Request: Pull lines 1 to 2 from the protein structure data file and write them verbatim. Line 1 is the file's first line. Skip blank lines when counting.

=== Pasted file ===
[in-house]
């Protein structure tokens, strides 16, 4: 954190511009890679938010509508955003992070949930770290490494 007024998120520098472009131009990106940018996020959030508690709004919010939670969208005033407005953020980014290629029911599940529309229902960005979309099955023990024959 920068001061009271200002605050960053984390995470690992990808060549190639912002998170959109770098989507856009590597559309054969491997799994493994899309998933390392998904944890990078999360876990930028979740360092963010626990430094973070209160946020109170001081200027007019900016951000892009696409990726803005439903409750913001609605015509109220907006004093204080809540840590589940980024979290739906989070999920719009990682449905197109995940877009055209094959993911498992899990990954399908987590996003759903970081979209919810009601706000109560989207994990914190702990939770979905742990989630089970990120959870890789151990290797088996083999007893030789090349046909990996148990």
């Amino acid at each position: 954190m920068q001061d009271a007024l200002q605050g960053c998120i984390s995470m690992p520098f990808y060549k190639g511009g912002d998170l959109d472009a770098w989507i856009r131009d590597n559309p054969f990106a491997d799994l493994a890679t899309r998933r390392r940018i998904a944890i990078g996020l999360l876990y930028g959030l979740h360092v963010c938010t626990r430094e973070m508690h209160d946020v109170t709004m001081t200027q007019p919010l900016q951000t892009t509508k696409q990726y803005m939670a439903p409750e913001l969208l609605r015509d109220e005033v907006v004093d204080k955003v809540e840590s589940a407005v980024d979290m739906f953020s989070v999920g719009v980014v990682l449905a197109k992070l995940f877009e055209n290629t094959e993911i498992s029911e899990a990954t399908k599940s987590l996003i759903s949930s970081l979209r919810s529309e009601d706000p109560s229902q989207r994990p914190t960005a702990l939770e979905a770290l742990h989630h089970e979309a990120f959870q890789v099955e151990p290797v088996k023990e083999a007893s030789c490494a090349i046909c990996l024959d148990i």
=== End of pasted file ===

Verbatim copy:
[in-house]
């Protein structure tokens, strides 16, 4: 954190511009890679938010509508955003992070949930770290490494 007024998120520098472009131009990106940018996020959030508690709004919010939670969208005033407005953020980014290629029911599940529309229902960005979309099955023990024959 920068001061009271200002605050960053984390995470690992990808060549190639912002998170959109770098989507856009590597559309054969491997799994493994899309998933390392998904944890990078999360876990930028979740360092963010626990430094973070209160946020109170001081200027007019900016951000892009696409990726803005439903409750913001609605015509109220907006004093204080809540840590589940980024979290739906989070999920719009990682449905197109995940877009055209094959993911498992899990990954399908987590996003759903970081979209919810009601706000109560989207994990914190702990939770979905742990989630089970990120959870890789151990290797088996083999007893030789090349046909990996148990």